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Breastfeeding Tips : The First 3 Months

Breastfeeding Tips : The First 3 Months

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Breastfeeding Tips for the First 3 Months

The first 3 months of breastfeeding will probably be the most challenging. You are recovering from labor, a possible c-section, sleep deprivation, steep declines in pregnancy hormones and a host of other personal and family transitions. Which is why I’ve complied this overview of breastfeeding tips and advice.

If you can power through the first three months you can give your baby a great nutritional foundation that can positively impact their health, brain and immune system for life. 

These are basic breastfeeding tips and an overview of what you can expect the first 12 weeks or 3 months. 

Week 1

The first week of breastfeeding is all about acclamation and initiation. For moms breast-feeding for the first time this is obviously the introduction of the breast-feeding experience in general, for the second time moms or beyond this is a new experience for the baby and so in some ways is a new experience for you, the mom as well. 

Just like every pregnancy can be different, every breast-feeding experience can differ as well. The first weeks of breast-feeding were very different for my daughter versus my son. So the first of many breastfeeding tips  is keep your expectations open. 

I went in expecting my son to take to the breast just like his sister did but that was not the case at all. He had a hard time latching and was barely eating enough those first few days, which I believe contributed to his jaundice. 

Before the “real milk” comes in, your body produces colostrum* which is nutrient dense and caloric gold for your new baby.

According to La Leche League International, colostrum is the first “milk” a mother’s body gives new born babies. It is a yellow, sticky and very nutritious substance that gives your baby immunity to the germs that are in the surrounding environment. Colostrum is also a laxative that helps the clearing of meconium. Colostrum is great for all babies but especially preterm who often see health increases after drinking their mother’s colostrum.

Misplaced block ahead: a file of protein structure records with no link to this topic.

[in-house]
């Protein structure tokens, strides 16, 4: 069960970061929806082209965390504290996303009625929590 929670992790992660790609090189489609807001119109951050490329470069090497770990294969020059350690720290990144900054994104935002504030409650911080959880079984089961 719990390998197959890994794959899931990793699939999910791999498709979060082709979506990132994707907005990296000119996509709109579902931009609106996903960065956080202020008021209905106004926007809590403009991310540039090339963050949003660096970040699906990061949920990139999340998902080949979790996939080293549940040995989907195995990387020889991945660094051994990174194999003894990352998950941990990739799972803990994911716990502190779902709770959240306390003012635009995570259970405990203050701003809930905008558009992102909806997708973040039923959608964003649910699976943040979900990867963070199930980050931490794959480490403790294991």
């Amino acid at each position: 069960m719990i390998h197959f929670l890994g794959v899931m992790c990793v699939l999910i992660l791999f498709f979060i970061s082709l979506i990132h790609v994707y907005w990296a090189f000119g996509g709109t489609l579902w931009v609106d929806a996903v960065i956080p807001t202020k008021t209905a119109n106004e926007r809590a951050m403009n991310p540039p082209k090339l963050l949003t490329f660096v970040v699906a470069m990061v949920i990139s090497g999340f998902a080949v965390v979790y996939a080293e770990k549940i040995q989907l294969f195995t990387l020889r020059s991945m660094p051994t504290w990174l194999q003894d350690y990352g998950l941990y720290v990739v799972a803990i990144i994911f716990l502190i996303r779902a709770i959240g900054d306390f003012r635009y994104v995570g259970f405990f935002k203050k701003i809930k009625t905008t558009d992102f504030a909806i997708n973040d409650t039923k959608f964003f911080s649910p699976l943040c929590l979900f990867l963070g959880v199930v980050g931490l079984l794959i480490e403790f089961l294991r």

Somewhere between 3 – 5 days after birth your milk will come in, if it does not that could be a sign of retained placenta and should be brought to your doctor’s attention immediately.

“Colostrum is nutrient dense and caloric gold”

It is typical in these early days of nursing to experience, cracked, sore and bleeding nipples. I remember being freaked out when I saw a small amount of pink residue in a bottle of pumped milk. It was streaks of blood from my nipples mixed in with milk. I used Motherlove Nipple Cream Certified Organic Salve and by the end of the first week my nipples were no longer cracked or in pain, it was a total life saver. 

*Some women report colostrum coming out of their breast before even giving birth during those last few weeks of full-term pregnancy. 


Weeks 2 – 3

By the second week your milk will be fully in, this is a period where your baby is telling your body how much milk he or she needs. Breastfeeding is all about supply and demand, the more you demand, the more your body will supply.

Ways to signal demand to your body is nursing and / or pumping often and drinking water. 

Lactation Consultants suggest “feeding on-demand” in the early weeks and not rely too much on a rigid schedule. This is one of the breastfeeding tips I’m glad I listened to. Feeding on-demand in those early weeks made me feel like a literal cow who simply sat and produced milk around the clock. However  I was laying a strong foundation that helped me meet my long term goals.

“Breastfeeding is all about supply and demand…”

Feeding session times can vary in this stage because your baby will just be getting the hang of latching and sucking. As the weeks go on, your baby will become more efficient and the length of feedings will decrease significantly.

Generally babies are full after 10-30 minutes. I distinctly remember watching the clock with Savannah because she would often finish after 7 or 8 minutes. Based on the things I read that wasn’t enough time but I could tell she was satisfied, always had positive weight gain and at her 6 month check up was in the 60% weight percentile, go figure.

Make sure to establish the habit of alternating breasts. Some women nurse from both breasts in one session, both of my children tended to get full after nursing on one breast so for next session I offered the other breast. My body adjusted to this method with no issue. 

Both of my children had “wellness visits” around 2 weeks at their doctor’s office. This was basically to check that they had at minimum gained their birth weight back*.